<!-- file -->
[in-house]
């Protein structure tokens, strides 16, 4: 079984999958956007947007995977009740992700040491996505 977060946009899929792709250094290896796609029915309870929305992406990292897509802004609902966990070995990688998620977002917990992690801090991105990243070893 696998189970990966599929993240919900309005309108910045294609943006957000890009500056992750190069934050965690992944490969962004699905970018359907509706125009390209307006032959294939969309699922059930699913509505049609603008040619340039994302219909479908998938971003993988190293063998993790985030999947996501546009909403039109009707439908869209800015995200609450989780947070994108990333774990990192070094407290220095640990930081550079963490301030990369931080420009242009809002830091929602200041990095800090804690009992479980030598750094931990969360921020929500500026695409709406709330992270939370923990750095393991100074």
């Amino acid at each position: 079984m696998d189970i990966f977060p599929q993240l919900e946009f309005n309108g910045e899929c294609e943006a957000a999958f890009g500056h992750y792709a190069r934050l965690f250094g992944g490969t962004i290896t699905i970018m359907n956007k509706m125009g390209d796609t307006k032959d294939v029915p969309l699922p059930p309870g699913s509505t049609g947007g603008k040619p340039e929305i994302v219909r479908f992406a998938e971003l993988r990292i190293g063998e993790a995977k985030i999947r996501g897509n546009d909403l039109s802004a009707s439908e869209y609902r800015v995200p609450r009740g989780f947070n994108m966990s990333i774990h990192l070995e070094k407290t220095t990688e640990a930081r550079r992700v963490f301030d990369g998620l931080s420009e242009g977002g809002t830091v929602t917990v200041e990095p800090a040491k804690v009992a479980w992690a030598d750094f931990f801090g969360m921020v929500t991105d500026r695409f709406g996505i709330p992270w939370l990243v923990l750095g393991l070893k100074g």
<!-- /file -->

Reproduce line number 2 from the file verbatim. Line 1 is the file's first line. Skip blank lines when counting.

């Protein structure tokens, strides 16, 4: 079984999958956007947007995977009740992700040491996505 977060946009899929792709250094290896796609029915309870929305992406990292897509802004609902966990070995990688998620977002917990992690801090991105990243070893 696998189970990966599929993240919900309005309108910045294609943006957000890009500056992750190069934050965690992944490969962004699905970018359907509706125009390209307006032959294939969309699922059930699913509505049609603008040619340039994302219909479908998938971003993988190293063998993790985030999947996501546009909403039109009707439908869209800015995200609450989780947070994108990333774990990192070094407290220095640990930081550079963490301030990369931080420009242009809002830091929602200041990095800090804690009992479980030598750094931990969360921020929500500026695409709406709330992270939370923990750095393991100074």